GL: Yeah, at which point you either live or die. [Laughs.] You get the spoils, but you also get the losses. The reason I kind of make a joke about jet pilots is that you go to work and you don’t do anything, you just sit there in a chair and drink coffee and look at girls. And then they call you, and go over and fly in front of a camera for awhile, and then you sit down for awhile while everyone else does all the work. So I kind of thought it was a little bit like being a jet pilot.

BE: When you think back to the character of Lt. Bill Rice, what’s the first thing that leaps to mind?

GL: Well, I just played him. I mean, I was just an actor. Bill Rice is not somebody I would ever be or… [Trails off.] They did ask me once if I wanted to go to Annapolis, but I was a bit too much of a rogue for that kind of life. One of my best friends did go to Annapolis, but he resigned after about a year. He didn’t like the regiment. So it takes a certain kind of guy. It was very difficult for me to consider. I wouldn’t say I wanted to be like Bill Rice, but acting is all making believe, so you create a character and you just go there and play him. I think I’ve done that with every job I’ve ever had.

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Picture of the Day: Blonde Bombshell Michelle Baena

Michelle Baena is a stunning blonde with amazing eyes and an incredible figure as you can see in this photo. She’s also super sweet and easy to photograph and she’s had an incredible amount of success as a glamour model. Here she’s busting out of a tiny bikini and showing off her abs.

  

Picture of the Day: The beautiful Carmen Garcia

We love this very sexy photo of Carmen Garcia. The light shines on her perfectly and highlights her beautiful face and the tight abs of this popular fitness model.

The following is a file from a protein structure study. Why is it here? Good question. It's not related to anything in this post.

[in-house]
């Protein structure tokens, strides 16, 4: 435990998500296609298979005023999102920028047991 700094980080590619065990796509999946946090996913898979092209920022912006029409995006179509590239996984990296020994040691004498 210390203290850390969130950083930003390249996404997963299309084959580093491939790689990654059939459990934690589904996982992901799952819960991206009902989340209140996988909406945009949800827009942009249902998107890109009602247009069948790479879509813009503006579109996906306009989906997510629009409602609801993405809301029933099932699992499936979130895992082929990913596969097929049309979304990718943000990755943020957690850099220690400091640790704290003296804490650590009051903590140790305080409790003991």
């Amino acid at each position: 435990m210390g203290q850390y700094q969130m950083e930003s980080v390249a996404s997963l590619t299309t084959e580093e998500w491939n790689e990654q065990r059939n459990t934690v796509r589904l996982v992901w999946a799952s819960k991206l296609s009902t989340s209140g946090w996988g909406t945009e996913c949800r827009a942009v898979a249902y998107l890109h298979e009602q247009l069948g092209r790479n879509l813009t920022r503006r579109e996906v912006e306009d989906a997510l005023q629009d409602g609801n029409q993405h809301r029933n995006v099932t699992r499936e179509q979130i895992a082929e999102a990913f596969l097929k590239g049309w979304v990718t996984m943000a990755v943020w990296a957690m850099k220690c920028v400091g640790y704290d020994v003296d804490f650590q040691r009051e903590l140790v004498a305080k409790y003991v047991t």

20 Cars to Look for in 2012

For the first time in a long while, driver involvement is making a comeback in 2012. Of course, the New Year is bringing its fair share of power hitters – what with a 650hp Mustang debuting and a bevy of 1,000hp cars – but if you look on the more affordable side of the spectrum, driving fun is back in a big way. Car companies are looking past adding “more” of everything into a car to make their offerings lust-worthy. Instead, they’re putting in features that can’t be summed up on a spec sheet, but do show up in the driving experience. Even Toyota is producing a sports car again. With cars like this on the horizon for 2012, it’s shaping up to be the Year of the Driver.

Ford Focus ST

The story of Ford’s small, performance-oriented cars in the United States has been one of a constant disappointment. As Capris, Sierras and Escorts chewed up European roads with turbocharged fury, us Americans only got the lumbering Mustang. This year, however, we get the truly good stuff with the Focus ST. The specs are promising: 250hp from a turbocharged 2.0L engine, independent rear suspension, and all the natural racy bits on the inside and out. Price has yet to be released, but don’t be too surprised to see this car around the 24k mark. Most importantly, for the first time in seven years, Ford has a proper competitor in the hot hatchback class.

Toyota FR-S/Subaru BR-Z

The FR-S/BR-Z was a joint project between Toyota and Subaru to deliver a car that puts driving enjoyment ahead of sheer numbers. This means low price, low weight and a truly amazing driving experience. The result of this Toyota and Subaru marriage is a low-slung coupe with a 200hp flat four. For those that think that is too little power, bear in mind the car weighs a featherweight 2600 pounds. Not to mention, the development team pegged the Porsche Cayman as a dynamic benchmark. The FR-S will be sold as a Scion here in the states, but the Subaru version will also be available as well.

Porsche 911

The world’s best sports car gets even better this year. Redesigned from the ground up, the 911 gets a new exterior, interior and more power. The boxer six engine has been given a few tweaks to now produce 400hp. The chassis has been lengthened and widened slightly to provide more stable handing as well. Even though the changes are incremental, the 911 goes to show that evolution, not revolution, is the way to continually improve the world’s best all around sports car.